Has your dog or cat been diagnosed with pneumonia?
Whether your pet has a mild cough or is struggling to breathe, your vet should take thoracic radiographs (chest x-rays) to view the lungs. These images give us vital information about what is happening within the chest. It can reveal an enlarged heart, lung inflammation or infection, fluid or air in the chest where it is not supposed to be, and even masses.
In the images below you'll see the lung fields outlined in white with the major structures labeled.
In the image on the left, the normal chest x-ray, the lungs are nice and dark/black in color. You can see the heart outlined because it is denser than the surround lungs. On the image on the right, however, it is extremely difficult to see the outline of the heart and the lung fields are 'whited out'. This is what a pneumonia radiograph looks like.
Pneumonia is described as an infection that causes inflammation in the lungs. This may be in one or many of the lung lobes. Pneumonia can be caused by bacteria, viruses, fungal, protozoal, or parasite infections. The air sacs, or alveoli, of the lungs fill up with fluid or pus. (Want a refresher on anatomy? Visit the respiratory page here.)
Common causes of pneumonia include:
Sometimes a pet may prescribed an antibiotic and it may not work, or it stops working. In this case it may be recommended to have a bronchoscopy and alveolar lavage to see what is in the lungs and to get a sample for cytology and culture. This procedure is done under general anesthesia. A bronchoscopy is when a scope is entered into the trachea, bronchi, and bronchioles and using video the veterinarian can see if there is inflammation, secretions, foreign bodies, and then using the scope a small amount of sterile saline is infused into the lungs and then sucked back out. This sample is then used for cytology (looking at the cells) and culture to see what type of infectious agent is causing the problems. This is a specialized procedure and your primary veterinarian may recommend a consult with a specialist.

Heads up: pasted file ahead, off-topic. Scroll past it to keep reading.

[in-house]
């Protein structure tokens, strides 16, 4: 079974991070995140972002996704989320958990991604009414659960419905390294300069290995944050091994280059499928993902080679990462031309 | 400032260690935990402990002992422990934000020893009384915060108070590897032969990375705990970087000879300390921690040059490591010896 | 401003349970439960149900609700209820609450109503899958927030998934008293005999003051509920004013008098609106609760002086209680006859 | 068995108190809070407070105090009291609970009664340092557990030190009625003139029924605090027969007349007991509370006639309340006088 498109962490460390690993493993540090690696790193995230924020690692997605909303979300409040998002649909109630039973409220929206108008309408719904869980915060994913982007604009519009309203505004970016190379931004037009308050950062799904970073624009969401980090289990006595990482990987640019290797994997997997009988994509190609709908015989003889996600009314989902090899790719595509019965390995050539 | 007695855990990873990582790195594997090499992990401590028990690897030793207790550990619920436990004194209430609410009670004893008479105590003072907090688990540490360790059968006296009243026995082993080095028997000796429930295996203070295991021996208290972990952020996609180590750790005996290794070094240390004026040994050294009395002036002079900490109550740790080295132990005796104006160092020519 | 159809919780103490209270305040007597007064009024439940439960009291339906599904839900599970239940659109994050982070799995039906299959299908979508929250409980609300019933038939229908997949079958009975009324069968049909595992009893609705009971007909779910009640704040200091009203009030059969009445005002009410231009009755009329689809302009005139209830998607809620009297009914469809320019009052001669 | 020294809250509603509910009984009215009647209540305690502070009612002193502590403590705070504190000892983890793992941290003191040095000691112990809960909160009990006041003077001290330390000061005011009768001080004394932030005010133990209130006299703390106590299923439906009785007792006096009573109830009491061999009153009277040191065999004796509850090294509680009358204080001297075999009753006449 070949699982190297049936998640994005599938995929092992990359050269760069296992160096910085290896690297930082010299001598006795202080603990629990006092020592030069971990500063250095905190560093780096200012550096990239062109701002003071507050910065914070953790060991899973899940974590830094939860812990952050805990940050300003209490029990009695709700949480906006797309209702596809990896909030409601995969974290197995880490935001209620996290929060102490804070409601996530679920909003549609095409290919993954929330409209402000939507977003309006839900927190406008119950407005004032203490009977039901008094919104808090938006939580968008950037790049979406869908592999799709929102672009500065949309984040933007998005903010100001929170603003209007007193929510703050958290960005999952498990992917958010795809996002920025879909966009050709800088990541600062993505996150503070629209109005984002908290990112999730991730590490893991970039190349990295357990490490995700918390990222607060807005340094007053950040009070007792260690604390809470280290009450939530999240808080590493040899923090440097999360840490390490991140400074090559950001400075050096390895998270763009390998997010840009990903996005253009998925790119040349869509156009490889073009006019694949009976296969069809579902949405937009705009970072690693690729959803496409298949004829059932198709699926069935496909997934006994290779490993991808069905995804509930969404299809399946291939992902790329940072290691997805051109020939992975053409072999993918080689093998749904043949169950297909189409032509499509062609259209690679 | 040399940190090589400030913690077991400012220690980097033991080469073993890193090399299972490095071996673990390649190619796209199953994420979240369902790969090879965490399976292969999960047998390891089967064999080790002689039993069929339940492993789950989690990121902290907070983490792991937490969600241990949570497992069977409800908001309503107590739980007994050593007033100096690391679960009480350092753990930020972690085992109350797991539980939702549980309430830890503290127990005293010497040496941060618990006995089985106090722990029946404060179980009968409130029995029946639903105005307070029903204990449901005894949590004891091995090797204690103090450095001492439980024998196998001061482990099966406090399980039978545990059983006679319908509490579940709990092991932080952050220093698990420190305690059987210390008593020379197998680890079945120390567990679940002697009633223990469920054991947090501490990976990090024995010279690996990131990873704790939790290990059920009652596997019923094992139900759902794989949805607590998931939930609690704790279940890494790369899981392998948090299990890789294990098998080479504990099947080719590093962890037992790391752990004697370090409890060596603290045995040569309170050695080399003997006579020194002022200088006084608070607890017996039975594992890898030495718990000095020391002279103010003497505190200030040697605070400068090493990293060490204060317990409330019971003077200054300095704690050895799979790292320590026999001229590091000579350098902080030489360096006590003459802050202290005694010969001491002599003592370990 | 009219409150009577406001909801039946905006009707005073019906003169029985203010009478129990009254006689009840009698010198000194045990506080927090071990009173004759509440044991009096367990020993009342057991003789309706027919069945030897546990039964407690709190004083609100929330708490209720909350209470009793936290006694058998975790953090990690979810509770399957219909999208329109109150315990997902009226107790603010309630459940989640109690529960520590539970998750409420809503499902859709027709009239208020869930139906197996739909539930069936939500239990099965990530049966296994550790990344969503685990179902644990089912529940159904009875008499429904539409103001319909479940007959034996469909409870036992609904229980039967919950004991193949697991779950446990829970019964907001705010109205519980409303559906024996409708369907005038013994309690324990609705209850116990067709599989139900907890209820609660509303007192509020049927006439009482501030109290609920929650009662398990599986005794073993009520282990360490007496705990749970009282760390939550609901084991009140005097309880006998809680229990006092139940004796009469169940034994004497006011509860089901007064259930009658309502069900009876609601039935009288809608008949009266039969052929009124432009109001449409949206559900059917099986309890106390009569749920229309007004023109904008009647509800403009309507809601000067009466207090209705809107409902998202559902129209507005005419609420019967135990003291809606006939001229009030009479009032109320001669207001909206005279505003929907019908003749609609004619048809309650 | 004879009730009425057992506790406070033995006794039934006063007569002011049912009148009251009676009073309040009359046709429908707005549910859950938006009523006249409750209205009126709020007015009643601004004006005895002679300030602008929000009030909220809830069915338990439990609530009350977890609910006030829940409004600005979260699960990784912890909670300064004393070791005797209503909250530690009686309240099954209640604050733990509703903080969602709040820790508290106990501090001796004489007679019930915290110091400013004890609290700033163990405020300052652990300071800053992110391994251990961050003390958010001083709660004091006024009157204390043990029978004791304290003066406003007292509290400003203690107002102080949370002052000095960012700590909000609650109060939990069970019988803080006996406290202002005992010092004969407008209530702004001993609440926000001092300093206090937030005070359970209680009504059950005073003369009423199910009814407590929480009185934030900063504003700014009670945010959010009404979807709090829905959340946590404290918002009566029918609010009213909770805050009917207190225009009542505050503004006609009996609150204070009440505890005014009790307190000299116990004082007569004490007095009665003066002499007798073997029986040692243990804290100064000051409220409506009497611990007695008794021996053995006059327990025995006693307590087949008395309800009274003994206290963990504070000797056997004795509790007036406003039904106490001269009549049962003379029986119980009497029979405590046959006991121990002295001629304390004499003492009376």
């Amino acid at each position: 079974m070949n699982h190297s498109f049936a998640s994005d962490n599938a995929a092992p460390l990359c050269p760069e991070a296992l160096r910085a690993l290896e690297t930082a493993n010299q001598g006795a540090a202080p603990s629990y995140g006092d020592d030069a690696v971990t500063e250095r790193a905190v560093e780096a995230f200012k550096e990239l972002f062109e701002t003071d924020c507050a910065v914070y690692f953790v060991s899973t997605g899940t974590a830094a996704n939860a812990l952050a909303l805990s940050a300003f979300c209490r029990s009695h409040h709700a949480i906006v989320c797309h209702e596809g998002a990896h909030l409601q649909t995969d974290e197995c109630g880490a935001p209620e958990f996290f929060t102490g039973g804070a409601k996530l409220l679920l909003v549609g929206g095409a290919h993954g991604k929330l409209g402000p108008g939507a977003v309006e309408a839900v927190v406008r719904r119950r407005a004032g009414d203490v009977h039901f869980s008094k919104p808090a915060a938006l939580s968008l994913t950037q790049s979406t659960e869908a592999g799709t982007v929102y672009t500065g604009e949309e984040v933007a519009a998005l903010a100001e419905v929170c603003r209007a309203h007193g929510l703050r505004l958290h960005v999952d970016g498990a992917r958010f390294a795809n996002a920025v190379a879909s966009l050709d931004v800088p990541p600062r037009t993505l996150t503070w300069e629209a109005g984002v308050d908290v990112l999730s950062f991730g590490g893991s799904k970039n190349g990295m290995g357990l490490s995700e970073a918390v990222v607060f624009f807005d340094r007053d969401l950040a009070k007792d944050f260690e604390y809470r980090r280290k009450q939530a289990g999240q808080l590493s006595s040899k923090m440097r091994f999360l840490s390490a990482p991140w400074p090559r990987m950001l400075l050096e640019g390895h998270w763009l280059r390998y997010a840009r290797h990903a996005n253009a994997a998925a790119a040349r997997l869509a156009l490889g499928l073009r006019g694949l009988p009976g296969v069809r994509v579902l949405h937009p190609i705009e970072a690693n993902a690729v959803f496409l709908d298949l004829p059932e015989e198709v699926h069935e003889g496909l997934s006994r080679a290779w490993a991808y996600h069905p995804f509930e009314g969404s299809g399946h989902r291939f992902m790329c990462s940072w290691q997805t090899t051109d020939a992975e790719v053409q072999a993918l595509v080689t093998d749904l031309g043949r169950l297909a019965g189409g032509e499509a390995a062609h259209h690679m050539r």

They have pneumonia, so now what?
The most common respiratory infection in dogs is Bordetella spp., also known as kennel cough. It is a transmissible infection between dogs and can be easily acquired by dogs similar to a cold for people. For most dogs that get Bordetella they have a cough that lingers for a few weeks and then goes away with minimal treatment.
Older dogs, young puppies, or dogs with a decreased immune system can catch Bordetella and it can turn into a serious, or potentially fatal, pneumonia.
Treatment for infections include antibiotics or antifungals and sometimes cough suppressants. If the pneumonia is severe enough hospitalization on IV fluids, IV antibiotics, and sometimes oxygen supplementation is needed. Repeat chest radiographs every few days can help show the progress of the pneumonia.
After your pet is able to breath regular room air and they are taking medications orally, they will be transitioned home.